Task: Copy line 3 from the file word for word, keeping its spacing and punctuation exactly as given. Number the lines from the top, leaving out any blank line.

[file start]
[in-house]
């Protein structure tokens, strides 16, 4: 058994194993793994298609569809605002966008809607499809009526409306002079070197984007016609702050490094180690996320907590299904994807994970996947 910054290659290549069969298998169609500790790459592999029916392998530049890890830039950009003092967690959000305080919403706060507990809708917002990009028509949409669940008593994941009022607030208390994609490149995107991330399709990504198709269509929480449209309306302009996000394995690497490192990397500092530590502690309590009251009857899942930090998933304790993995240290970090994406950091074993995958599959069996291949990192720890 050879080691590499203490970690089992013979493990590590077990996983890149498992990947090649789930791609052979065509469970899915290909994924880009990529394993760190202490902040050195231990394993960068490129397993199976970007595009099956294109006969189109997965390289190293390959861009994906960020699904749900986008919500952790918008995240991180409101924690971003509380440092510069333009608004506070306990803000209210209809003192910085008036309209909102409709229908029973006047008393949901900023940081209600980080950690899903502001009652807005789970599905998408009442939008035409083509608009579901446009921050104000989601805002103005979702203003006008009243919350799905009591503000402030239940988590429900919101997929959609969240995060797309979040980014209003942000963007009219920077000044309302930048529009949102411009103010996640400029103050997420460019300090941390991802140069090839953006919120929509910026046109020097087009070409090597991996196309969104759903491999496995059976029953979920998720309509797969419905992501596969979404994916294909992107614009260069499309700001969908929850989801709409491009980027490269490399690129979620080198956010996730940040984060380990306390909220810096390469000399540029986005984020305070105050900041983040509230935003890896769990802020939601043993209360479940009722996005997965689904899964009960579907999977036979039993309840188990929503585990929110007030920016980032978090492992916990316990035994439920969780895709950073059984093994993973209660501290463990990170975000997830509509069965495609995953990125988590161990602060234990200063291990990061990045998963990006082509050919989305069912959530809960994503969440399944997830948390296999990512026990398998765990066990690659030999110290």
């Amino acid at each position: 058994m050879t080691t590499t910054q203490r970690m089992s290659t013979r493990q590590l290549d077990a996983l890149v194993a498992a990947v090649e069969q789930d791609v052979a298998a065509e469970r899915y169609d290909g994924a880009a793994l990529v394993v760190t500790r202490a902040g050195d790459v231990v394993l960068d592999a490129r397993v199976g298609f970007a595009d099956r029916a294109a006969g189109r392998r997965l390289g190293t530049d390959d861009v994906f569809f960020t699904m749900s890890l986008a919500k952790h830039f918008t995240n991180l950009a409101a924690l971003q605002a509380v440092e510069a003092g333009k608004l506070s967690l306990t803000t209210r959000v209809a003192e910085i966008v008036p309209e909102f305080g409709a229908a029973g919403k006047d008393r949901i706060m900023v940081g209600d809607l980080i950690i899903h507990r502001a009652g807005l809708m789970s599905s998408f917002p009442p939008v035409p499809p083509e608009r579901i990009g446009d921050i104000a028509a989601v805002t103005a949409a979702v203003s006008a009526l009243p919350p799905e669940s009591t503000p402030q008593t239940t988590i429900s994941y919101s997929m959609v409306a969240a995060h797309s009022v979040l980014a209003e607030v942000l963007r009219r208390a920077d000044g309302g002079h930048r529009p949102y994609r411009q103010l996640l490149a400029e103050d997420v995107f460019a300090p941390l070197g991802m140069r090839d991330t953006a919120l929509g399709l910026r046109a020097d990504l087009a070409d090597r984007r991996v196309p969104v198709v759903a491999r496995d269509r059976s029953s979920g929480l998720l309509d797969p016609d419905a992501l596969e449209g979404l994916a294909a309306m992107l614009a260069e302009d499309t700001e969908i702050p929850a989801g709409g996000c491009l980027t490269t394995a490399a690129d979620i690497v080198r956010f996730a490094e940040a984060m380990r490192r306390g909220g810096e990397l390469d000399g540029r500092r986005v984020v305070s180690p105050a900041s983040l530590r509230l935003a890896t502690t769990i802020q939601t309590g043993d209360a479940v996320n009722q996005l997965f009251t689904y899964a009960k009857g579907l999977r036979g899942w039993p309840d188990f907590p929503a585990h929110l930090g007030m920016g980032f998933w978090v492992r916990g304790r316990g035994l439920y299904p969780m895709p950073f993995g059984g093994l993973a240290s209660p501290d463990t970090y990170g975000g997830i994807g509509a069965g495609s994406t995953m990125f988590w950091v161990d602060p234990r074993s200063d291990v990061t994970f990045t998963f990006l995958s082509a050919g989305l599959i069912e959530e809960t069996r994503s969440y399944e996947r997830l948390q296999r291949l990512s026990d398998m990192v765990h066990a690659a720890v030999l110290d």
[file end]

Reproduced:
């Amino acid at each position: 058994m050879t080691t590499t910054q203490r970690m089992s290659t013979r493990q590590l290549d077990a996983l890149v194993a498992a990947v090649e069969q789930d791609v052979a298998a065509e469970r899915y169609d290909g994924a880009a793994l990529v394993v760190t500790r202490a902040g050195d790459v231990v394993l960068d592999a490129r397993v199976g298609f970007a595009d099956r029916a294109a006969g189109r392998r997965l390289g190293t530049d390959d861009v994906f569809f960020t699904m749900s890890l986008a919500k952790h830039f918008t995240n991180l950009a409101a924690l971003q605002a509380v440092e510069a003092g333009k608004l506070s967690l306990t803000t209210r959000v209809a003192e910085i966008v008036p309209e909102f305080g409709a229908a029973g919403k006047d008393r949901i706060m900023v940081g209600d809607l980080i950690i899903h507990r502001a009652g807005l809708m789970s599905s998408f917002p009442p939008v035409p499809p083509e608009r579901i990009g446009d921050i104000a028509a989601v805002t103005a949409a979702v203003s006008a009526l009243p919350p799905e669940s009591t503000p402030q008593t239940t988590i429900s994941y919101s997929m959609v409306a969240a995060h797309s009022v979040l980014a209003e607030v942000l963007r009219r208390a920077d000044g309302g002079h930048r529009p949102y994609r411009q103010l996640l490149a400029e103050d997420v995107f460019a300090p941390l070197g991802m140069r090839d991330t953006a919120l929509g399709l910026r046109a020097d990504l087009a070409d090597r984007r991996v196309p969104v198709v759903a491999r496995d269509r059976s029953s979920g929480l998720l309509d797969p016609d419905a992501l596969e449209g979404l994916a294909a309306m992107l614009a260069e302009d499309t700001e969908i702050p929850a989801g709409g996000c491009l980027t490269t394995a490399a690129d979620i690497v080198r956010f996730a490094e940040a984060m380990r490192r306390g909220g810096e990397l390469d000399g540029r500092r986005v984020v305070s180690p105050a900041s983040l530590r509230l935003a890896t502690t769990i802020q939601t309590g043993d209360a479940v996320n009722q996005l997965f009251t689904y899964a009960k009857g579907l999977r036979g899942w039993p309840d188990f907590p929503a585990h929110l930090g007030m920016g980032f998933w978090v492992r916990g304790r316990g035994l439920y299904p969780m895709p950073f993995g059984g093994l993973a240290s209660p501290d463990t970090y990170g975000g997830i994807g509509a069965g495609s994406t995953m990125f988590w950091v161990d602060p234990r074993s200063d291990v990061t994970f990045t998963f990006l995958s082509a050919g989305l599959i069912e959530e809960t069996r994503s969440y399944e996947r997830l948390q296999r291949l990512s026990d398998m990192v765990h066990a690659a720890v030999l110290d």